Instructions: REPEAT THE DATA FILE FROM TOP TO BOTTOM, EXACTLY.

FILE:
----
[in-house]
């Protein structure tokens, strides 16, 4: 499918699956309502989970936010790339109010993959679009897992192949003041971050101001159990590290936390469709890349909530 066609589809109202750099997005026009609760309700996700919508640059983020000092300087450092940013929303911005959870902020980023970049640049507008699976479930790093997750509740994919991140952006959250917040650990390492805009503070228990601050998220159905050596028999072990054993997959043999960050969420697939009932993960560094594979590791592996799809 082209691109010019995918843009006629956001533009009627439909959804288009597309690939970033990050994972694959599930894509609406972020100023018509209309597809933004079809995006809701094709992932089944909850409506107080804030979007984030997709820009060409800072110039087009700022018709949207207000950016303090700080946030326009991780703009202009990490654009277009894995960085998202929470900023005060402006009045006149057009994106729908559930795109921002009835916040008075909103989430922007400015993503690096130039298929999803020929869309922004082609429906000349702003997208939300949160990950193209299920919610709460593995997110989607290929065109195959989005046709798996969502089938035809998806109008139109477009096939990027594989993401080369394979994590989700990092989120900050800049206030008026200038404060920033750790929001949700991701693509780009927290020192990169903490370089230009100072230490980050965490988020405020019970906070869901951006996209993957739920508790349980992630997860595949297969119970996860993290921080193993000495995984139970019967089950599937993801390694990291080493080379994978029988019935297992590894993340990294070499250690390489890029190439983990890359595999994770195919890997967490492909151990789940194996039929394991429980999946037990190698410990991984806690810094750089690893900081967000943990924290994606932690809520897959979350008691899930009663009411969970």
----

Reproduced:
[in-house]
């Protein structure tokens, strides 16, 4: 499918699956309502989970936010790339109010993959679009897992192949003041971050101001159990590290936390469709890349909530 066609589809109202750099997005026009609760309700996700919508640059983020000092300087450092940013929303911005959870902020980023970049640049507008699976479930790093997750509740994919991140952006959250917040650990390492805009503070228990601050998220159905050596028999072990054993997959043999960050969420697939009932993960560094594979590791592996799809 082209691109010019995918843009006629956001533009009627439909959804288009597309690939970033990050994972694959599930894509609406972020100023018509209309597809933004079809995006809701094709992932089944909850409506107080804030979007984030997709820009060409800072110039087009700022018709949207207000950016303090700080946030326009991780703009202009990490654009277009894995960085998202929470900023005060402006009045006149057009994106729908559930795109921002009835916040008075909103989430922007400015993503690096130039298929999803020929869309922004082609429906000349702003997208939300949160990950193209299920919610709460593995997110989607290929065109195959989005046709798996969502089938035809998806109008139109477009096939990027594989993401080369394979994590989700990092989120900050800049206030008026200038404060920033750790929001949700991701693509780009927290020192990169903490370089230009100072230490980050965490988020405020019970906070869901951006996209993957739920508790349980992630997860595949297969119970996860993290921080193993000495995984139970019967089950599937993801390694990291080493080379994978029988019935297992590894993340990294070499250690390489890029190439983990890359595999994770195919890997967490492909151990789940194996039929394991429980999946037990190698410990991984806690810094750089690893900081967000943990924290994606932690809520897959979350008691899930009663009411969970």